After Zionism, published in 2012 and 2013 with co-editor Ahmed Moor, brings together some of the world s leading thinkers on the Middle East question to dissect the century-long conflict between Zionism and the Palestinians, and to explore possible forms of a one-state solution. Time has run out for the two-state solution because of the unending and permanent Jewish colonization of Palestinian land. Although deep mistrust exists on both sides of the conflict, growing numbers of Palestinians and Israelis, Jews and Arabs are working together to forge a different, unified future. Progressive and realist ideas are at last gaining a foothold in the discourse, while those influenced by the colonial era have been discredited or abandoned. Whatever the political solution may be, Palestinian and Israeli lives are intertwined, enmeshed, irrevocably. This daring and timely collection includes essays by Omar Barghouti, Jonathan Cook, Joseph Dana, Jeremiah Haber, Jeff Halper, Ghada Karmi, Antony Loewenstein, Saree Makdisi, John Mearsheimer, Ahmed Moor, Ilan Pappe, Sara Roy and Phil Weiss.
The 2008 financial crisis opened the door for a bold, progressive social movement. But despite widespread revulsion at economic inequity and political opportunism, after the crash very little has changed. Has the Left failed? What agenda should progressives pursue? And what alternatives do they dare to imagine? Left Turn, published by Melbourne University Press in 2012 and co-edited with Jeff Sparrow, is aimed at the many Australians disillusioned with the political process. It includes passionate and challenging contributions by a diverse range of writers, thinkers and politicians, from Larissa Berendht and Christos Tsiolkas to Guy Rundle and Lee Rhiannon. These essays offer perspectives largely excluded from the mainstream. They offer possibilities for resistance and for a renewed struggle for change.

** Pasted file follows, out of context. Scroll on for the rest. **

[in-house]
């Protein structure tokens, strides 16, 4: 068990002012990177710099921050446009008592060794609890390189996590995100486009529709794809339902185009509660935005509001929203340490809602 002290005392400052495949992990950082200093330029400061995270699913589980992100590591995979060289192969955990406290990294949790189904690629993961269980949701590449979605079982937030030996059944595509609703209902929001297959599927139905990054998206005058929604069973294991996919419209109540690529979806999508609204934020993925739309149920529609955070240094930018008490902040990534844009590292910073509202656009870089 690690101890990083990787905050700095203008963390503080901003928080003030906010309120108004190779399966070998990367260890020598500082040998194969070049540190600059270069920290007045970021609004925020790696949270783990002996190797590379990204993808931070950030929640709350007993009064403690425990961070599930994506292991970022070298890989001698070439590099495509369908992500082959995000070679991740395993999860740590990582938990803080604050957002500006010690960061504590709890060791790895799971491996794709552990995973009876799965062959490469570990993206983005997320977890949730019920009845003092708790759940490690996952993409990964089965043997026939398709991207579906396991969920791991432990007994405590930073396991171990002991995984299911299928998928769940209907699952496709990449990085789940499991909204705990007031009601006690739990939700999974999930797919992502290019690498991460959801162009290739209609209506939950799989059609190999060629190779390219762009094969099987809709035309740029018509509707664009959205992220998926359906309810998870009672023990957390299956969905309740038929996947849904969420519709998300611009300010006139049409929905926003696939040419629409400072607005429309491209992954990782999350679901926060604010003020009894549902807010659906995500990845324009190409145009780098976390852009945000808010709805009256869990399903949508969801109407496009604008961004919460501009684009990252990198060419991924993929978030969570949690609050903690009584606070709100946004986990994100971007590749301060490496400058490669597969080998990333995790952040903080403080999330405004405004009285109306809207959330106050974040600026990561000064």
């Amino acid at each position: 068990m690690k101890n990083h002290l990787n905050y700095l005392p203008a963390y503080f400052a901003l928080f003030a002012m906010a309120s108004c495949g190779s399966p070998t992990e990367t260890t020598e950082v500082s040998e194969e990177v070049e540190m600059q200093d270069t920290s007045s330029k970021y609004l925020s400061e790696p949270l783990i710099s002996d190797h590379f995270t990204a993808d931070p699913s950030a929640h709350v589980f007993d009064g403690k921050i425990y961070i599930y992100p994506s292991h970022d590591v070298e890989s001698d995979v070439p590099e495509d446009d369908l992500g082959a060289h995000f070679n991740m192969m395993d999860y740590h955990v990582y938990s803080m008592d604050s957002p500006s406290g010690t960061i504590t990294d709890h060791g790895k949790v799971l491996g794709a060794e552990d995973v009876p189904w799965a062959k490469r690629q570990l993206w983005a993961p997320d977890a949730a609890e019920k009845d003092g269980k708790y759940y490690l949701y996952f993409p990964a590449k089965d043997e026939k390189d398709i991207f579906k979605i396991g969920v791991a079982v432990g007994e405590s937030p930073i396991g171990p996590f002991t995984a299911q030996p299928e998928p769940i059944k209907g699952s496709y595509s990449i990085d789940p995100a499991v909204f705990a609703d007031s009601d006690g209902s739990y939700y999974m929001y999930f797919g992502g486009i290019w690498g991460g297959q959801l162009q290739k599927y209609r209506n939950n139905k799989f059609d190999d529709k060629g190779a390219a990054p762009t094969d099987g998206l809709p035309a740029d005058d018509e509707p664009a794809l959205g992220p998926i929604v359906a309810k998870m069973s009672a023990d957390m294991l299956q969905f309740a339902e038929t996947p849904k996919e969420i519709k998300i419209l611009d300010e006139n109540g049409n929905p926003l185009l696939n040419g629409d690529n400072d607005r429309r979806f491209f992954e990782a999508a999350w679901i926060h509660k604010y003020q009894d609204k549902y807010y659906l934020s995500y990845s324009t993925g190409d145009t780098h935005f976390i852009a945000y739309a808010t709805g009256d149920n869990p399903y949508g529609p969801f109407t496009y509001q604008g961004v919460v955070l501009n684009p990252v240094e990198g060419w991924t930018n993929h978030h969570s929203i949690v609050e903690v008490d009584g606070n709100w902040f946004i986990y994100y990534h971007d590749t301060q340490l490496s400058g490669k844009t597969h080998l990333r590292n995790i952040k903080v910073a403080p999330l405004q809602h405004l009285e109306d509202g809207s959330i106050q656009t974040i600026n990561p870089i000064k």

The Blogging Revolution, released by Melbourne University Press in 2008, is a colourful and revelatory account of bloggers around the globe why live and write under repressive regimes - many of them risking their lives in doing so. Antony Loewenstein's travels take him to private parties in Iran and Egypt, internet cafes in Saudi Arabia and Damascus, to the homes of Cuban dissidents and into newspaper offices in Beijing, where he discovers the ways in which the internet is threatening the ruld of governments. Through first-hand investigations, he reveals the complicity of Western multinationals in assisting the restriction of information in these countries and how bloggers are leading the charge for change. The blogging revolution is a superb examination about the nature of repression in the twenty-first century and the power of brave individuals to overcome it. It was released in an updated edition in 2011, post the Arab revolutions, and an updated Indian print version in 2011.